What Customer Loyalty Professionals Can Learn from Content Marketing

By Brandon Carter | Updated on Sep 17, 2015 7:30:00 AM

IMG_1796This past week several of my colleagues and I attended the HubSpot Inbound conference. The subject du jour at the conference, for the most part, is content marketing. Content marketing is generally summarized as creating useful, educational content to promote your brand and address prospects through all phases of the purchasing funnel.

In other words, blogging, case studies, infographics, videos, eBooks, and so on.

This was my second time at the conference, but the world of content marketing is one I’ve played in for years. And as I sat through the educational sessions, and networked with peers, an encouraging realization hit me.

The worlds of content marketing and customer loyalty have an increasing amount of common traits. The end game for both is more revenue through engaged customers, but when they’re done right, they’re all about building the relationship.

In other words, sales without being salesy. Remember: people love to buy, but hate to be sold.

What can loyalty marketers borrow from content marketing (or in some cases, vice versa)? Quite a bit, but these are the top applications I came across:

  • Everyone is different - We’ve long stated that there is no magic bullet in customer loyalty, so a variety of tactics have to be utilized. Email is a great way to capture attention, but don’t forget about social media or traditional tactics such as direct mail.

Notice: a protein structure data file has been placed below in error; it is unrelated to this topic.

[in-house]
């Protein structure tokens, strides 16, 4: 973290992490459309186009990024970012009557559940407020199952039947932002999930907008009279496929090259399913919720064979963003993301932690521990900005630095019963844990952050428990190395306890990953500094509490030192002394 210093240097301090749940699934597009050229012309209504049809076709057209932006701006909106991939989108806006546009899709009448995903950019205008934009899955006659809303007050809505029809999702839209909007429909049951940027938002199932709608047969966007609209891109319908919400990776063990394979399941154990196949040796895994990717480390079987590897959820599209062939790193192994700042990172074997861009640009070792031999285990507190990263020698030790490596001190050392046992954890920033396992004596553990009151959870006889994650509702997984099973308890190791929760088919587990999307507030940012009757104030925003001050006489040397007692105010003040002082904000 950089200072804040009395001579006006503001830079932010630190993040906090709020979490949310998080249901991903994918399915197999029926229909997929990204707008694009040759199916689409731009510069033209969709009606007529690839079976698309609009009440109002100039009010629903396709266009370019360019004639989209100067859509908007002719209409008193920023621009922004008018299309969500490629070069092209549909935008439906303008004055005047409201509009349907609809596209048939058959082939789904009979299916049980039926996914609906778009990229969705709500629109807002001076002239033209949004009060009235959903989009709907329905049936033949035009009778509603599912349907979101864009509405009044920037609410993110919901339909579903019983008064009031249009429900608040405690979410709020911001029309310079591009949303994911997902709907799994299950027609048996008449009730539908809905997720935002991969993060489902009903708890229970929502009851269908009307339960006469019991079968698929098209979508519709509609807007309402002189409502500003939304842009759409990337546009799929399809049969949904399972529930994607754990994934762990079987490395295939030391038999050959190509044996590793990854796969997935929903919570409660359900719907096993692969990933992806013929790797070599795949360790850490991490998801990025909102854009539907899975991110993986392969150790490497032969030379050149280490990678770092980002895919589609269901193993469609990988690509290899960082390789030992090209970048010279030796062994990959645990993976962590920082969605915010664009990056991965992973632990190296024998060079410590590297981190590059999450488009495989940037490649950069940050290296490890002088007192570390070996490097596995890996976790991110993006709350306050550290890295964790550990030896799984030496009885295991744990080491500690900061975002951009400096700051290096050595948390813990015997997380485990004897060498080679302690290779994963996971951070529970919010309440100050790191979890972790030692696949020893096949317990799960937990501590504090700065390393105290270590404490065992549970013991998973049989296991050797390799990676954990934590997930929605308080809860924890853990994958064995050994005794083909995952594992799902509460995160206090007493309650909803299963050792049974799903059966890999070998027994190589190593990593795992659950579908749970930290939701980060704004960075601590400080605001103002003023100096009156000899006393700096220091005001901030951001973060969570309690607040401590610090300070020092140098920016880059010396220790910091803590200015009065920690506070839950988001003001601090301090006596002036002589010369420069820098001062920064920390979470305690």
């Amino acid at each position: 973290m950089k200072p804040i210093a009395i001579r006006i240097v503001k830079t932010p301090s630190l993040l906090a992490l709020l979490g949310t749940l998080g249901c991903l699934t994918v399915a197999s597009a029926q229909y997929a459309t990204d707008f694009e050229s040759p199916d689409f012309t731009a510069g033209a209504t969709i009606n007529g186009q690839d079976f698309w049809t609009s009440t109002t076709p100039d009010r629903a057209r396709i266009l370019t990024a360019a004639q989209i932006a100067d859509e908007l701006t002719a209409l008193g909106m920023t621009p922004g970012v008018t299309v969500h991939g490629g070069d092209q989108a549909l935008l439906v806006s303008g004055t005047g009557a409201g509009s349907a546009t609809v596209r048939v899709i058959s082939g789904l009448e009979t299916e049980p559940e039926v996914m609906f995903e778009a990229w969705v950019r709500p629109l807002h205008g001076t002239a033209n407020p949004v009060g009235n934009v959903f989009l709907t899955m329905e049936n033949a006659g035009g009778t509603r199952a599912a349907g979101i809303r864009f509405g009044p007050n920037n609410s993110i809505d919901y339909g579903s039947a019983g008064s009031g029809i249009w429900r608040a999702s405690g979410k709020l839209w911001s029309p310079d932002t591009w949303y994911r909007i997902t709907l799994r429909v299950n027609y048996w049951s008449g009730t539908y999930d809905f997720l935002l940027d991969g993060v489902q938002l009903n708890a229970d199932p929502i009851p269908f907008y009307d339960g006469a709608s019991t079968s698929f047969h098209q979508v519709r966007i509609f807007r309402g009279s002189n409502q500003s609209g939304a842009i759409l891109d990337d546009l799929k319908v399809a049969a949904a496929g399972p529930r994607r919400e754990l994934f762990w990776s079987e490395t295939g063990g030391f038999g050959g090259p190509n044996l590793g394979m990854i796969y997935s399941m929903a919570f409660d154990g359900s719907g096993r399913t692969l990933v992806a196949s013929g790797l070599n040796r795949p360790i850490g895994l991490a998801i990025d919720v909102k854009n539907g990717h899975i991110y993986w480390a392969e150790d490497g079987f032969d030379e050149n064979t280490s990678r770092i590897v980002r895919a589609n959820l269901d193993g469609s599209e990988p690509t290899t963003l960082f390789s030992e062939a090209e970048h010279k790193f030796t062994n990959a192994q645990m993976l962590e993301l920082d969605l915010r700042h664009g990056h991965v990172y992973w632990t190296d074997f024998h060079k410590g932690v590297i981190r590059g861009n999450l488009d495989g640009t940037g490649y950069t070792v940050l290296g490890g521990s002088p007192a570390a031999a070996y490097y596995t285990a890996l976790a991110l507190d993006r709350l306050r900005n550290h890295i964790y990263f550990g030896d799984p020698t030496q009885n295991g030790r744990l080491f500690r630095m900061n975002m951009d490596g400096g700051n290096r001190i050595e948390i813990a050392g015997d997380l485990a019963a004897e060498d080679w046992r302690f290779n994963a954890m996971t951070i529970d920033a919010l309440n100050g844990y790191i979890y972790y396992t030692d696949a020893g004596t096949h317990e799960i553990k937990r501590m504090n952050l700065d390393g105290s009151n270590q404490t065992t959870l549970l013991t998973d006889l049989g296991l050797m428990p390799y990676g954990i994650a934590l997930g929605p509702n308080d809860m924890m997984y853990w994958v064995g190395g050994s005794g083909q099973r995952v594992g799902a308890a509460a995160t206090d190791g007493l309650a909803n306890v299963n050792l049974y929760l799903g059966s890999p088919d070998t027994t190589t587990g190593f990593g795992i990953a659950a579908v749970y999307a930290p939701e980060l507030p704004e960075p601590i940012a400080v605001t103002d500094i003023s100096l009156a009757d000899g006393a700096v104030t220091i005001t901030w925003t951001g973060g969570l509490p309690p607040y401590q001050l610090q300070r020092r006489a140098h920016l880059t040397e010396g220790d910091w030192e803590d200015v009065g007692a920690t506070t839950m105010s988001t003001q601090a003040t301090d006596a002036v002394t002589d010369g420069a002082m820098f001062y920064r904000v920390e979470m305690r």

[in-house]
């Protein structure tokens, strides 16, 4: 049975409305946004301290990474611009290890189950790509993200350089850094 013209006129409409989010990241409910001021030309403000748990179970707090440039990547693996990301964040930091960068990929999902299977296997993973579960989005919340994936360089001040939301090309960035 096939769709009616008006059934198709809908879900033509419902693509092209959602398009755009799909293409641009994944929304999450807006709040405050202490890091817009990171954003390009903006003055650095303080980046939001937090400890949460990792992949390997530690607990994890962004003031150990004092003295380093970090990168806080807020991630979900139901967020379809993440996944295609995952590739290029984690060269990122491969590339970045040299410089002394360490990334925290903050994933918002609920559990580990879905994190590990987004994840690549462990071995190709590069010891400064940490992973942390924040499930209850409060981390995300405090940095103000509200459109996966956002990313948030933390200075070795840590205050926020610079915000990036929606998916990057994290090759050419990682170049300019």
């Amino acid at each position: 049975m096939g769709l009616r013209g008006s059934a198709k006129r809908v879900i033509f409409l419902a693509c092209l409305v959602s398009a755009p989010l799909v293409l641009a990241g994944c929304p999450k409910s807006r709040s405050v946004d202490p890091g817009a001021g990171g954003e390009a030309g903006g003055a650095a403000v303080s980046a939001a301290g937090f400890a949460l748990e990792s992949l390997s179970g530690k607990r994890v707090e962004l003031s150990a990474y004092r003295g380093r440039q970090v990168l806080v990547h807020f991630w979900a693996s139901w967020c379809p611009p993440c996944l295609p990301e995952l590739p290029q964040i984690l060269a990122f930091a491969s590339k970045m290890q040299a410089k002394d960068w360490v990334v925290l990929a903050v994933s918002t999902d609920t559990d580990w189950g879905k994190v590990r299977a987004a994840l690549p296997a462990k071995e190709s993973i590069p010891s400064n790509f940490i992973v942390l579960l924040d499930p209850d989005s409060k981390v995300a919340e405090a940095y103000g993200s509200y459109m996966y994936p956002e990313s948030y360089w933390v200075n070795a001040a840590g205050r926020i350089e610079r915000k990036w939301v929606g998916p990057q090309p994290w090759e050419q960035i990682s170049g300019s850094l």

• When you’re offering value, frequency is (almost) irrelevant - People are open to marketing, particularly members of loyalty programs. But if your marketing isn’t just outright marketing, but instead offers something that adds value to members, you can get away with more than a simple weekly email or occasional SMS. Don’t get carried away, however - people cite frequency as a primary reason for unsubscribing from brands.

  • People respond to one-to-one interactions - Loyalty programs collect a ton of data on members, so use it to get personal with them. Tailor messages and even platforms you use to what is known. Even better, show your appreciation in an even more personal way. New Call-to-action

  • Mobile and convenience are key - Every piece of content you create, every email and web page, should be optimized for mobile. Browsing and email are both moving from the desktop to the device, and mobile-friendliness is becoming a major factor in search engine visibility.

  • Give some of your secrets away - You don’t have to spill your secret sauce recipe out there, but people will respond to learning how your brand accomplishes certain things. They’ll feel educated, and closer to your brand. Bonus points for giving them a chance to offer feedback and shape the brand, something that’s very important to Gen Y.

  • Measurement is important - It’s good to know what’s working and what isn’t. See what people respond to, what turns them away, and adjust accordingly.